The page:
Fiber optic sensors—used in critical applications like detecting fires in tunnels, pinpointing leaks in pipelines and predicting landslides—are about to get even faster and more accurate.
The first fully integrated single-chip digital millimeter-wave (MMW) beamformer, created by electrical and computer engineers at the University of Michigan, opens up new possibilities in high-frequency 5G communications. The technology could be used to improve vehicle-to-vehicle communication, autonomous driving, satellite internet, and national defense, to name a few.
Society relies heavily on wireless communication. Many individuals have access to at least one mobile phone; in fact, there are more mobile phones in use than the current population of the planet. Within five years, predictions suggest that there will be more than four billion additional devices connected to cellular networks. As a result, data traffic will grow, leading to congestion of the current 4G network. To mitigate this issue, the world is turning to fifth generation (5G) mobile communications, but this will require a significant change to the antenna system. Electrical engineer and Ph.D.-candidate Teun van den Biggelaar has developed an antenna system based on a phased array approach that allows for reliable communication over a 5G network. Teun received his Ph.D. cum laude on November 11th at TU/e.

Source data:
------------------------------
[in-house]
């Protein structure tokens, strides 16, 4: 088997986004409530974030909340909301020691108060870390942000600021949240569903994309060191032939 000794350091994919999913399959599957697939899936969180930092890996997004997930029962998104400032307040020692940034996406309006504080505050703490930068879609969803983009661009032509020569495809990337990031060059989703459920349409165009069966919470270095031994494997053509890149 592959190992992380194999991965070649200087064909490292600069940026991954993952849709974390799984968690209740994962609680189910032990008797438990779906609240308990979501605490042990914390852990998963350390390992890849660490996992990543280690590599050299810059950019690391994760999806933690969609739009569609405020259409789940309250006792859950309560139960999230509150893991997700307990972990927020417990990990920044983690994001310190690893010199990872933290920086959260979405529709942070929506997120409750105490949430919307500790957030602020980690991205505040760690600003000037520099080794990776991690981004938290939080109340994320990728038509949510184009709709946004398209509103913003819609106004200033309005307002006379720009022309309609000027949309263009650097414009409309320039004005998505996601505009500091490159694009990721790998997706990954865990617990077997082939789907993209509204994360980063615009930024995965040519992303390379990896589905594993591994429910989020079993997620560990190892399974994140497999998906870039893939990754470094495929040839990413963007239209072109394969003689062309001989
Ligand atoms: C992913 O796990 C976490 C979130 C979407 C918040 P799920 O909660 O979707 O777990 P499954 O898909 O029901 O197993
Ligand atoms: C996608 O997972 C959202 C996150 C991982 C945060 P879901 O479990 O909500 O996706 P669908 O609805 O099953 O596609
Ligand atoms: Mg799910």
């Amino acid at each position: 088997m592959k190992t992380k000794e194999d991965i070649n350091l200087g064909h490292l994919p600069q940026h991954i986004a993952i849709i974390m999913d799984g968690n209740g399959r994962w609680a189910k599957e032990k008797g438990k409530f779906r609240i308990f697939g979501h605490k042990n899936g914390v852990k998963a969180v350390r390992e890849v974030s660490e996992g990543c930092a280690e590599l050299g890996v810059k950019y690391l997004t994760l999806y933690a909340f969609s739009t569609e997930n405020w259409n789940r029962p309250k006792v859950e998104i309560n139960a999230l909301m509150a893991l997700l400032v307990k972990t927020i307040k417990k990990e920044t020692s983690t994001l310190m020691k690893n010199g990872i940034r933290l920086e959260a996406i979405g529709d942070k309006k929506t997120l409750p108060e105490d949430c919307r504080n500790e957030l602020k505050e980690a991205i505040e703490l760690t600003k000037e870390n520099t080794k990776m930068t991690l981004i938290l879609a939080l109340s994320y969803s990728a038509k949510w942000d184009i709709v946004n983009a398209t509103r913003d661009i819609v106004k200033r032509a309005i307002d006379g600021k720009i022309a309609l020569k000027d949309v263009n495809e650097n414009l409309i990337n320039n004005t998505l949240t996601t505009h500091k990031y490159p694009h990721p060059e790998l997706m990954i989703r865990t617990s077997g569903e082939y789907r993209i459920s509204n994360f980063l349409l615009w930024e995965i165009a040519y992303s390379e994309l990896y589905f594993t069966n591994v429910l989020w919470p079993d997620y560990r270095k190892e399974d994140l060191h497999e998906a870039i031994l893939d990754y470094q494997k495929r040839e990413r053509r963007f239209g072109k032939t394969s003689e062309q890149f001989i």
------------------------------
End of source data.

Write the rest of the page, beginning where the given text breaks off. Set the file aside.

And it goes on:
While we tackle scores of digital tasks daily on our desktop computers, smartphones, smart watches, notebooks, security devices and sound systems, and converse with Siri, Alexa and Google Assistant to answer questions or execute everyday tasks, we sometimes forget how lucky we are.
Google parent Alphabet has announced that its Loon team has broken the record for the longest stratospheric flight duration, staying aloft for 312 consecutive days. The announcement was posted on the Loon blog, where the team also outlined the history of the project and its goals for the future.